DIY White Washing Fireplace

One of the things we really love about Gray Gables is that it has a fireplace! Our last home didn’t – although we thought it did when we bought it. :) Imagine our surprise when what we assumed was a fireplace in our minds was just a exposed brick wall….someone wasn’t paying attention!

But regardless my romantic self imagined quiet chats with friends around a fireplace, a Christmas tree with a fire crackling in the background, roasting smores with handcrafted artisan marshmallows, a little romance, etc…and plus I really super wanted a mantle to decorate, darn it! So a fireplace was definitely on our “must have” list. And while we definitely have one…it wasn’t so pretty.

I had been brainstorming for awhile about what to do with it. Part of me wanted to paint it white, part of me wanted to cover it and make it a stone fireplace, and part of me wanted to make it more modern and cover it with concrete or something to tie into the countertops.   While all of those are still viable option, the old fashion part of myself really likes the bricks.  There’s just something warm and cozy about it but the red had to go.  After a good amount of research we decided to whitewash the bricks. I think this has been the cheapest, easiest high impact project we have done yet!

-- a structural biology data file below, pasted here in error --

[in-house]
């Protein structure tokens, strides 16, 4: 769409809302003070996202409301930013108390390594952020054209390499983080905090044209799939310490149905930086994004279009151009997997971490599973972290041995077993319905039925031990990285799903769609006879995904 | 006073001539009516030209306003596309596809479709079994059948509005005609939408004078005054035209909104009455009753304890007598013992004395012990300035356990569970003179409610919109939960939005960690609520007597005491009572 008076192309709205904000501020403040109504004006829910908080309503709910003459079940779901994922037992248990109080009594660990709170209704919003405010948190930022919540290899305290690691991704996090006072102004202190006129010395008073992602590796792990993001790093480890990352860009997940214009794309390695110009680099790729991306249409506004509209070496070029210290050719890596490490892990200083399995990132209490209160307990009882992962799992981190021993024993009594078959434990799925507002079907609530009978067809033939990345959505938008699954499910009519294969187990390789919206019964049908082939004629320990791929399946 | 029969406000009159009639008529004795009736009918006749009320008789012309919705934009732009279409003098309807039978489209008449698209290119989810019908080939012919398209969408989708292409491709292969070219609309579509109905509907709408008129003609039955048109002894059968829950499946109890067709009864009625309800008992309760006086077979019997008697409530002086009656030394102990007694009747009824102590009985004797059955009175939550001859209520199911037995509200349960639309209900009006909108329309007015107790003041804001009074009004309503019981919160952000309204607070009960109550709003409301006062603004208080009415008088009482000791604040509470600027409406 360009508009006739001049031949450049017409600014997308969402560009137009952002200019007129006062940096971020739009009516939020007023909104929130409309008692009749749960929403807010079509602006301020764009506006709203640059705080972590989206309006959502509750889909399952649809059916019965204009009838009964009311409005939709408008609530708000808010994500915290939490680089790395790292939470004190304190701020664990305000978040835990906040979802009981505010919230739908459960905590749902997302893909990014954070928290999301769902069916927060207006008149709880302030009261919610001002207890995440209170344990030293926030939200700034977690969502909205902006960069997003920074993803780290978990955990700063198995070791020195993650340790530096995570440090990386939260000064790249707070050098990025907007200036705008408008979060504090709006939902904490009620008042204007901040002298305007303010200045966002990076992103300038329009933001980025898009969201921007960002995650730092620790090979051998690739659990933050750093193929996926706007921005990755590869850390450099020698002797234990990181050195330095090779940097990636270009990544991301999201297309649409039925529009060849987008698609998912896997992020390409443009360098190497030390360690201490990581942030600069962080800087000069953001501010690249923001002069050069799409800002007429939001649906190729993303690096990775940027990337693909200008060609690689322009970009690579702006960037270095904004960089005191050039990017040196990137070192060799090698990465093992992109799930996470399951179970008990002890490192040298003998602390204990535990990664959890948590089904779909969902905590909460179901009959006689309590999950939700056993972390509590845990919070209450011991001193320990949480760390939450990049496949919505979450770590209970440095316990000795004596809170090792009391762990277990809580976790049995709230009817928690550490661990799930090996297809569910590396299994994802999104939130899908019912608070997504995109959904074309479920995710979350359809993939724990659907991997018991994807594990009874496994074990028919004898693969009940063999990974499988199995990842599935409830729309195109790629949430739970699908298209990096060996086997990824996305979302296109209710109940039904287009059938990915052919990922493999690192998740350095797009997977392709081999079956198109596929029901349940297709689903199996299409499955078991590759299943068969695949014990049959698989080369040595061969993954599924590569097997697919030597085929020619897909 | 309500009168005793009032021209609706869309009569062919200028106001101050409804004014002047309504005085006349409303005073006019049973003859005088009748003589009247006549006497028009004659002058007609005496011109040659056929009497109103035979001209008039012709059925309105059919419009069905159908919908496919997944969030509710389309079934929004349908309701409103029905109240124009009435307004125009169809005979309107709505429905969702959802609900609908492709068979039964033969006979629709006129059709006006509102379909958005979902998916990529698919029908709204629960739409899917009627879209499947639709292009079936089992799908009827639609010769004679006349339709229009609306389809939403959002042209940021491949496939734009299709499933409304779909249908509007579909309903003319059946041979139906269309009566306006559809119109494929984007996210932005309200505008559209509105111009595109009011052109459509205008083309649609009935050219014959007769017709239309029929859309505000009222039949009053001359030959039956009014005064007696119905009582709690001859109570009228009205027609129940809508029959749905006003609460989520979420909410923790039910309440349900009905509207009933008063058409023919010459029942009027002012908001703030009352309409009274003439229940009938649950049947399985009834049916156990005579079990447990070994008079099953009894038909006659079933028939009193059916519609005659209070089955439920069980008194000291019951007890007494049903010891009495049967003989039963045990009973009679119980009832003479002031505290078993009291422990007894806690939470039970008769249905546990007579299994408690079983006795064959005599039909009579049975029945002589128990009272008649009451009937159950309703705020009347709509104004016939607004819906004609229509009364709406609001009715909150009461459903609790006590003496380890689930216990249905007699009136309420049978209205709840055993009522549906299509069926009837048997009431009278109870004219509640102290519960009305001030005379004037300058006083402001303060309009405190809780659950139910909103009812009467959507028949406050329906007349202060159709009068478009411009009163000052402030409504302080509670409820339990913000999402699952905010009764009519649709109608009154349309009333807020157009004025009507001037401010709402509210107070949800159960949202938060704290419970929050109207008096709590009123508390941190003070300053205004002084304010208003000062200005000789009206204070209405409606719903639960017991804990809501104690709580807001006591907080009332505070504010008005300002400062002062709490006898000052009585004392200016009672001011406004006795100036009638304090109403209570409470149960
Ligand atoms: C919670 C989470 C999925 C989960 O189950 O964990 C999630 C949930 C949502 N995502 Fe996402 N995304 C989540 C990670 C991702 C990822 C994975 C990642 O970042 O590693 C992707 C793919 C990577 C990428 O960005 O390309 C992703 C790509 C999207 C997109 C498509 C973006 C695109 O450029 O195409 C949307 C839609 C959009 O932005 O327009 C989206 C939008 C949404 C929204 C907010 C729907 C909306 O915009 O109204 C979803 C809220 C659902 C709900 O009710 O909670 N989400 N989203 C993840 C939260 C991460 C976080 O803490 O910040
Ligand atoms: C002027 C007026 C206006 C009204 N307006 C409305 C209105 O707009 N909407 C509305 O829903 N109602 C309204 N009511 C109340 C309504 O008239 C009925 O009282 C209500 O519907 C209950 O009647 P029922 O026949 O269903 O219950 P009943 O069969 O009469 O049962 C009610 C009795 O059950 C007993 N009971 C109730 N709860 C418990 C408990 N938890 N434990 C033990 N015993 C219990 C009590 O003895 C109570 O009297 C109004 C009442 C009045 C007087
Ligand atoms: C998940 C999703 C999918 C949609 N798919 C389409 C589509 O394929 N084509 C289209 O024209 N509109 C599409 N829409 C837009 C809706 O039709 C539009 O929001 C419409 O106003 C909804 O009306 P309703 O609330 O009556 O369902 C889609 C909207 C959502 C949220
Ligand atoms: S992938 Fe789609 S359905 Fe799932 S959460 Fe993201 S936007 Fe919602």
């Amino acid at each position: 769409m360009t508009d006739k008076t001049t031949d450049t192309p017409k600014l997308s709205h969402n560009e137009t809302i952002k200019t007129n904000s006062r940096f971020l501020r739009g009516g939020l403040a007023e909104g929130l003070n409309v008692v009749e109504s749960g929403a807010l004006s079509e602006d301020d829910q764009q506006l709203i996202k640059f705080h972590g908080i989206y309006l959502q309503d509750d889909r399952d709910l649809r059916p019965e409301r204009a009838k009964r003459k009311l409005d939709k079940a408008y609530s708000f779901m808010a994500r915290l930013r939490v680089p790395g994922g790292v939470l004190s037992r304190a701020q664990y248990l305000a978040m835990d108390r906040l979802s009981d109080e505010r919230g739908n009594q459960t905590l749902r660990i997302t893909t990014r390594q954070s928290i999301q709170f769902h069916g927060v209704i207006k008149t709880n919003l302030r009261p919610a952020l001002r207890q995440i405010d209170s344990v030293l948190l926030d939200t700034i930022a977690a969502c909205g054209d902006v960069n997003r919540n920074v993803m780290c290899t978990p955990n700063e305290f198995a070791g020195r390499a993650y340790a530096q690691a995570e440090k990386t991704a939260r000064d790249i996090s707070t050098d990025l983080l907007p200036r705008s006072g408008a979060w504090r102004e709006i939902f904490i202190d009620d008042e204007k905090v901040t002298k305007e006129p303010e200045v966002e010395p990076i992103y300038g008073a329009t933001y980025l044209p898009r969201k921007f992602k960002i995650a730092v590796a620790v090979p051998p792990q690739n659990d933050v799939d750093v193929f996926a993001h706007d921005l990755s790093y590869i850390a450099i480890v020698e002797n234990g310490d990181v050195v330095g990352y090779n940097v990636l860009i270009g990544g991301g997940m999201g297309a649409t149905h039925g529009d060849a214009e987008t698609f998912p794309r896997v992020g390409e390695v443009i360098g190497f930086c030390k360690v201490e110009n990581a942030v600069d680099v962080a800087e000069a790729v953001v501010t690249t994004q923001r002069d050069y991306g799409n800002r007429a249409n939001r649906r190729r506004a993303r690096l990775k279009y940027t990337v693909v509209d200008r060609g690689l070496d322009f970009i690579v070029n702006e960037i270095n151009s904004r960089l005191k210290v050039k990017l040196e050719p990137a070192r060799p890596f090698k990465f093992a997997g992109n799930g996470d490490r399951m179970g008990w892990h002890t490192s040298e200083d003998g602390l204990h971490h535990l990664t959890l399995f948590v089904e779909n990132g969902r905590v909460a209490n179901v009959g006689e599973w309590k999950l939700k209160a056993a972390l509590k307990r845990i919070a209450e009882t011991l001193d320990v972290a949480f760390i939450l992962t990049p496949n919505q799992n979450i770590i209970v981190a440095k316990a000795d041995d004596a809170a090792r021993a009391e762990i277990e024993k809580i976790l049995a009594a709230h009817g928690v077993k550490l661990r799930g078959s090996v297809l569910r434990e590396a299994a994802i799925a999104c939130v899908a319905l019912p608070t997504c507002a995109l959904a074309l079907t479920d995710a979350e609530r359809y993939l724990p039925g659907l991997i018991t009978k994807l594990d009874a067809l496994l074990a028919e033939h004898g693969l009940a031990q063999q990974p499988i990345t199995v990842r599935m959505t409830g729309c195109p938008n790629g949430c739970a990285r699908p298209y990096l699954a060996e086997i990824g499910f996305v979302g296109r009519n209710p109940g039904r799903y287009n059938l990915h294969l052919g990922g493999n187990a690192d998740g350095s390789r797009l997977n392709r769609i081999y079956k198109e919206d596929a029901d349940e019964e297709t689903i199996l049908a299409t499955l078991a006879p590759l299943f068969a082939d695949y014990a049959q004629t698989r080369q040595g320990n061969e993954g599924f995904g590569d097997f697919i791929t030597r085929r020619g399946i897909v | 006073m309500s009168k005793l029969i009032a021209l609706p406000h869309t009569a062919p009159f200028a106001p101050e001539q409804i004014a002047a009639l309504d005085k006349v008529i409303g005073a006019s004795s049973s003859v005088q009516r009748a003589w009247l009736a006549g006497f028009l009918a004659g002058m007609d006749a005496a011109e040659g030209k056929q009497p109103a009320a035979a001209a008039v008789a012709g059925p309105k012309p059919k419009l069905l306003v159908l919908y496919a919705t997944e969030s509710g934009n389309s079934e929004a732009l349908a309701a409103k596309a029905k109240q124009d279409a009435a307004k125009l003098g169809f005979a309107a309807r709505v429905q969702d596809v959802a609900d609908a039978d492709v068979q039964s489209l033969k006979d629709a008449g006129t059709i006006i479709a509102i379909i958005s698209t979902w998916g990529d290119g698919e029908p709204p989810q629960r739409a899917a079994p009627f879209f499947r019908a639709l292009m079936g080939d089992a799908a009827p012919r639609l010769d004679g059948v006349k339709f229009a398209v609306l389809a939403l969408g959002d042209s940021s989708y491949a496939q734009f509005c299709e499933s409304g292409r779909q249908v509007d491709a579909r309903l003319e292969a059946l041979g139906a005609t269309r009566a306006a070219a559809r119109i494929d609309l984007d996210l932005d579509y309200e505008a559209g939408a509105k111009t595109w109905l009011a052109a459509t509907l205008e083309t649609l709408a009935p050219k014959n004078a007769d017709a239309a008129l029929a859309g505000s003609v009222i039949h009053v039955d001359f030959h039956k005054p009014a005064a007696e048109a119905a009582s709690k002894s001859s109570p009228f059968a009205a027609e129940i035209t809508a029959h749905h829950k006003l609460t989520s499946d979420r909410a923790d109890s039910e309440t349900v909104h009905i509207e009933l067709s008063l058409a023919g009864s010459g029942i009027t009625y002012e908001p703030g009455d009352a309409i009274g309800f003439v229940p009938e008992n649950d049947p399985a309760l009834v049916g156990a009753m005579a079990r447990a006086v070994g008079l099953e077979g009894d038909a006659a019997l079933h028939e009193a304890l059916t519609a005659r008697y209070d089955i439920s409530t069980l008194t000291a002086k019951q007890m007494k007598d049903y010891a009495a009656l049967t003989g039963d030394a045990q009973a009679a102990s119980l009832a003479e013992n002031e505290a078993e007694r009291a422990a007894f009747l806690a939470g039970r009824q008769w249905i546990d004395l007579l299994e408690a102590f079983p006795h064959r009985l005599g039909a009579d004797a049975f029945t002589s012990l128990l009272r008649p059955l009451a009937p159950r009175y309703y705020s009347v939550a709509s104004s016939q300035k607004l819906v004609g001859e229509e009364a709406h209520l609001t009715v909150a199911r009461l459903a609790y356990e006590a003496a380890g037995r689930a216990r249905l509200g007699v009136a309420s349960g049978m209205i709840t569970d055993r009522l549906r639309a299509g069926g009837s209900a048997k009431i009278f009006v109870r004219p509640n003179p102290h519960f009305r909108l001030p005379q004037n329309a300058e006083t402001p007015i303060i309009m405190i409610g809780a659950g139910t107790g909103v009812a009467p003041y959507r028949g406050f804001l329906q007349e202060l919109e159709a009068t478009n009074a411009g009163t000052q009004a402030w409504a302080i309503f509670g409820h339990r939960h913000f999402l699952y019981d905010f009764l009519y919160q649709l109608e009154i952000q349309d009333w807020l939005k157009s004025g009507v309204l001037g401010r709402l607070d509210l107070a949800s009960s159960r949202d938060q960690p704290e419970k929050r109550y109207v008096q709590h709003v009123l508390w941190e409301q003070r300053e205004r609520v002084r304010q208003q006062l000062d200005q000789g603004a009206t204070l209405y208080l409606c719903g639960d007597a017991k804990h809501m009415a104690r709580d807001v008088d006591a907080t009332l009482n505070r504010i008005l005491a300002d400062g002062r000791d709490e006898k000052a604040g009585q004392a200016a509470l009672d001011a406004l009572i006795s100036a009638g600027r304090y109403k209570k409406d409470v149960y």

We started by pulling off the mantle and the gold screen on the fireplace- neither of those shall be joining us again. RIP. 😛

We then made the whitewash mix- I read online about several ways to do it, some people used lime and salt (??), some people painted and then wiped off paint while it was wet and some people painted, then sanded the paint down to get a desirable effect. I decided to go with the easiest way I saw which was to mix equal parts of paint and water, mix well and apply 2-3 thin coats. Done and done.  Luckily we had a quart of white sample paint lying around and a leftover halloween candy bucket so we washed the bucket, dumped the paint in and added a paint can full of water to the mix- and stirred that sucka up!  Before we painted we dusted the fireplace really well and I ran a shopvac over the entire thing.

The painting part was pretty easy. Scott started on one end, I started on the other and we met in the middle.  It was definitely a lot more runny then regular paint- especially on the second coat. I am assuming the second coat was so much more runny because the first coat had filled the pores of the bricks in? Sounds good to me!

We ended up doing two coats and I’m really happy with it! Our next step is to spray paint the inside of the fireplace with high heat black spray paint and to get a new mantle. We’re thinking a chunky wood rustic something. Excited to figure that out!! Maybe in time for Christmas?!?! Add it to the list 😛

I decided to try the new fireplace look out with our flooring, just to make sure I liked the look of it. I really loved how the reddish undertones were drawn out by the red undertones in the wood. So pretty! Can’t wait until this is everywhere and I can dance/walk barefoot/ roll around on the ground without worrying about stepping on nails. :)